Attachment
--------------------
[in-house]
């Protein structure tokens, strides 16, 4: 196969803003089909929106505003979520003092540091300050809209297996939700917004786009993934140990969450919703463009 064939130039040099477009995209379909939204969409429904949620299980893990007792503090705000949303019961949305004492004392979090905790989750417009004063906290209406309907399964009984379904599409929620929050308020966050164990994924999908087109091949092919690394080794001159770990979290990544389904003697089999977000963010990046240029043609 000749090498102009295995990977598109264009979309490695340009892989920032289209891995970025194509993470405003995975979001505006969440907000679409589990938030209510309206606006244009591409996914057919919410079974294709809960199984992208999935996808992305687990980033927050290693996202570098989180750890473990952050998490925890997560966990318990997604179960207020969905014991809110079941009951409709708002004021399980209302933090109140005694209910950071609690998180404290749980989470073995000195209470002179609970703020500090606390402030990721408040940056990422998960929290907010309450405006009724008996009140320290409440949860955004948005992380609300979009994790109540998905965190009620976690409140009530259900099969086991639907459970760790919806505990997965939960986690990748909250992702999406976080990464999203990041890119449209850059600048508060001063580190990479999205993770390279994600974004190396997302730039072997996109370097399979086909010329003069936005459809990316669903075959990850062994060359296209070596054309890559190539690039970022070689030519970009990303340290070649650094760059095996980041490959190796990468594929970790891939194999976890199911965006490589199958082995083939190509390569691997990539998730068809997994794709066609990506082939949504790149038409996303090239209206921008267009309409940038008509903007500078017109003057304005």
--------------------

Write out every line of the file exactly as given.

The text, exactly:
[in-house]
């Protein structure tokens, strides 16, 4: 196969803003089909929106505003979520003092540091300050809209297996939700917004786009993934140990969450919703463009 064939130039040099477009995209379909939204969409429904949620299980893990007792503090705000949303019961949305004492004392979090905790989750417009004063906290209406309907399964009984379904599409929620929050308020966050164990994924999908087109091949092919690394080794001159770990979290990544389904003697089999977000963010990046240029043609 000749090498102009295995990977598109264009979309490695340009892989920032289209891995970025194509993470405003995975979001505006969440907000679409589990938030209510309206606006244009591409996914057919919410079974294709809960199984992208999935996808992305687990980033927050290693996202570098989180750890473990952050998490925890997560966990318990997604179960207020969905014991809110079941009951409709708002004021399980209302933090109140005694209910950071609690998180404290749980989470073995000195209470002179609970703020500090606390402030990721408040940056990422998960929290907010309450405006009724008996009140320290409440949860955004948005992380609300979009994790109540998905965190009620976690409140009530259900099969086991639907459970760790919806505990997965939960986690990748909250992702999406976080990464999203990041890119449209850059600048508060001063580190990479999205993770390279994600974004190396997302730039072997996109370097399979086909010329003069936005459809990316669903075959990850062994060359296209070596054309890559190539690039970022070689030519970009990303340290070649650094760059095996980041490959190796990468594929970790891939194999976890199911965006490589199958082995083939190509390569691997990539998730068809997994794709066609990506082939949504790149038409996303090239209206921008267009309409940038008509903007500078017109003057304005």